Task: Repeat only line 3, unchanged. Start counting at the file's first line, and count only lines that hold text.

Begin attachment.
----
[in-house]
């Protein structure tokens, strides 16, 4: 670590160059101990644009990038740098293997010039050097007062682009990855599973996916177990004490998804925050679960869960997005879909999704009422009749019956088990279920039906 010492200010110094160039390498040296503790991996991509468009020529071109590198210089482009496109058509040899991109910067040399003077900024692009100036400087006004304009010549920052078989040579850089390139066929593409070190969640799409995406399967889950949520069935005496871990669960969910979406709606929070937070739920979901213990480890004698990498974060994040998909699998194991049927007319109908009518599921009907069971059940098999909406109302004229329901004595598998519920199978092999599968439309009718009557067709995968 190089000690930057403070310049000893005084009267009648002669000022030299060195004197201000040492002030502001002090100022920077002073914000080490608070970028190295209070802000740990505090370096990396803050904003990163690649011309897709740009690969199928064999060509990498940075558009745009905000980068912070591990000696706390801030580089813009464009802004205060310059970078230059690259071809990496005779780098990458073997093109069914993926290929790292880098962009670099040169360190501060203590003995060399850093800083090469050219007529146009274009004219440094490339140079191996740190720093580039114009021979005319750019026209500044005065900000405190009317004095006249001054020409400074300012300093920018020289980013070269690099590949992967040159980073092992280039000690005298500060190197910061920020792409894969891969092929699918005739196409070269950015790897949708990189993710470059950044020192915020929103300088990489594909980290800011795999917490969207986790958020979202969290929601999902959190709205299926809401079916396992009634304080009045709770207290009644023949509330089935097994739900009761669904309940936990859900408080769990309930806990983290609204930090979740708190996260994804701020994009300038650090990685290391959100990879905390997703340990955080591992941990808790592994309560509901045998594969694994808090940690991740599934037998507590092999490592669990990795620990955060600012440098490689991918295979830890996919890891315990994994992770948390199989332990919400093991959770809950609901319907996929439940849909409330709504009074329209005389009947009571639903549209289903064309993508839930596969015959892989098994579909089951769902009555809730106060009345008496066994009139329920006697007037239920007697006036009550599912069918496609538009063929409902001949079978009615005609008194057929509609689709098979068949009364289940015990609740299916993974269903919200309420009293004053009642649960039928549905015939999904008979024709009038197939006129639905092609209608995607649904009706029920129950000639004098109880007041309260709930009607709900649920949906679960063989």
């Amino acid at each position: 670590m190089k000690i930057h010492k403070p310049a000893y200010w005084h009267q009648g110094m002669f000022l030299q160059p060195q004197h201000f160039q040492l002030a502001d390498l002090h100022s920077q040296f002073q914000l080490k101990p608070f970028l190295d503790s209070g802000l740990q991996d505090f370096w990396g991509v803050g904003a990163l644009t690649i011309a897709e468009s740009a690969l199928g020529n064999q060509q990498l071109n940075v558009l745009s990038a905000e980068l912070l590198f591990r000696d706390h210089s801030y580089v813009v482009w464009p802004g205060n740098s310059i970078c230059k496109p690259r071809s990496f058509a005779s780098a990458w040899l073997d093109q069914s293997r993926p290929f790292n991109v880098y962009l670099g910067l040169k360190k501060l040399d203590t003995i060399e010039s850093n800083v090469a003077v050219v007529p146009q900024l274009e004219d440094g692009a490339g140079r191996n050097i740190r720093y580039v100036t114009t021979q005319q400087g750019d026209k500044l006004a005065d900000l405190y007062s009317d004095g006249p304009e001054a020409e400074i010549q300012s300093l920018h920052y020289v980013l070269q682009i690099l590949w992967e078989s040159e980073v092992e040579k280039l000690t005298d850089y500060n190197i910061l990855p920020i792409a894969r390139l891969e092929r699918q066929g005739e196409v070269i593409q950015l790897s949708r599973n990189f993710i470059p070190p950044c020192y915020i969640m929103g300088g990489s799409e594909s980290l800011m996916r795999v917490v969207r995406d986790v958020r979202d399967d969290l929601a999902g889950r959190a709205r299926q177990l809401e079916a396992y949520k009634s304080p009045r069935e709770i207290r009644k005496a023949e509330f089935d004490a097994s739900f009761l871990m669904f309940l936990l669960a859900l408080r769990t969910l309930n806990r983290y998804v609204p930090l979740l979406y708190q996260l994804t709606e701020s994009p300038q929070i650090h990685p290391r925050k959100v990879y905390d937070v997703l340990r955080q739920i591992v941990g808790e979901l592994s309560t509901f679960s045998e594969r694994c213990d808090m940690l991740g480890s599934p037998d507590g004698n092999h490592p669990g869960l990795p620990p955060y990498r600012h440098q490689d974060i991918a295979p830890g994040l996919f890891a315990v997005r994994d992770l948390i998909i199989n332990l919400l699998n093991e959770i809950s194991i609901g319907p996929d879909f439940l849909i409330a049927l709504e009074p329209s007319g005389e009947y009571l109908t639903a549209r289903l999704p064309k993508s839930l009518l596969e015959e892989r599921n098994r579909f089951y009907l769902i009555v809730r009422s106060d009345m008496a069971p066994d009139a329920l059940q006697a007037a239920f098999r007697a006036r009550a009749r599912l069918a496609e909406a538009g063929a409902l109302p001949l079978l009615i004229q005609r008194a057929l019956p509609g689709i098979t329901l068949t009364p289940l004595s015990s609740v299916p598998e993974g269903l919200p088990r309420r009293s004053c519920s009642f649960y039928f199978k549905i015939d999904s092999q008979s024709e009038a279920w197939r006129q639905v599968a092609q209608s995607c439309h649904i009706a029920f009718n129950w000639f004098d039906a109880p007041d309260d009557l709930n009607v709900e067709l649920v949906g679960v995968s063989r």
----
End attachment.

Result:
């Amino acid at each position: 670590m190089k000690i930057h010492k403070p310049a000893y200010w005084h009267q009648g110094m002669f000022l030299q160059p060195q004197h201000f160039q040492l002030a502001d390498l002090h100022s920077q040296f002073q914000l080490k101990p608070f970028l190295d503790s209070g802000l740990q991996d505090f370096w990396g991509v803050g904003a990163l644009t690649i011309a897709e468009s740009a690969l199928g020529n064999q060509q990498l071109n940075v558009l745009s990038a905000e980068l912070l590198f591990r000696d706390h210089s801030y580089v813009v482009w464009p802004g205060n740098s310059i970078c230059k496109p690259r071809s990496f058509a005779s780098a990458w040899l073997d093109q069914s293997r993926p290929f790292n991109v880098y962009l670099g910067l040169k360190k501060l040399d203590t003995i060399e010039s850093n800083v090469a003077v050219v007529p146009q900024l274009e004219d440094g692009a490339g140079r191996n050097i740190r720093y580039v100036t114009t021979q005319q400087g750019d026209k500044l006004a005065d900000l405190y007062s009317d004095g006249p304009e001054a020409e400074i010549q300012s300093l920018h920052y020289v980013l070269q682009i690099l590949w992967e078989s040159e980073v092992e040579k280039l000690t005298d850089y500060n190197i910061l990855p920020i792409a894969r390139l891969e092929r699918q066929g005739e196409v070269i593409q950015l790897s949708r599973n990189f993710i470059p070190p950044c020192y915020i969640m929103g300088g990489s799409e594909s980290l800011m996916r795999v917490v969207r995406d986790v958020r979202d399967d969290l929601a999902g889950r959190a709205r299926q177990l809401e079916a396992y949520k009634s304080p009045r069935e709770i207290r009644k005496a023949e509330f089935d004490a097994s739900f009761l871990m669904f309940l936990l669960a859900l408080r769990t969910l309930n806990r983290y998804v609204p930090l979740l979406y708190q996260l994804t709606e701020s994009p300038q929070i650090h990685p290391r925050k959100v990879y905390d937070v997703l340990r955080q739920i591992v941990g808790e979901l592994s309560t509901f679960s045998e594969r694994c213990d808090m940690l991740g480890s599934p037998d507590g004698n092999h490592p669990g869960l990795p620990p955060y990498r600012h440098q490689d974060i991918a295979p830890g994040l996919f890891a315990v997005r994994d992770l948390i998909i199989n332990l919400l699998n093991e959770i809950s194991i609901g319907p996929d879909f439940l849909i409330a049927l709504e009074p329209s007319g005389e009947y009571l109908t639903a549209r289903l999704p064309k993508s839930l009518l596969e015959e892989r599921n098994r579909f089951y009907l769902i009555v809730r009422s106060d009345m008496a069971p066994d009139a329920l059940q006697a007037a239920f098999r007697a006036r009550a009749r599912l069918a496609e909406a538009g063929a409902l109302p001949l079978l009615i004229q005609r008194a057929l019956p509609g689709i098979t329901l068949t009364p289940l004595s015990s609740v299916p598998e993974g269903l919200p088990r309420r009293s004053c519920s009642f649960y039928f199978k549905i015939d999904s092999q008979s024709e009038a279920w197939r006129q639905v599968a092609q209608s995607c439309h649904i009706a029920f009718n129950w000639f004098d039906a109880p007041d309260d009557l709930n009607v709900e067709l649920v949906g679960v995968s063989r």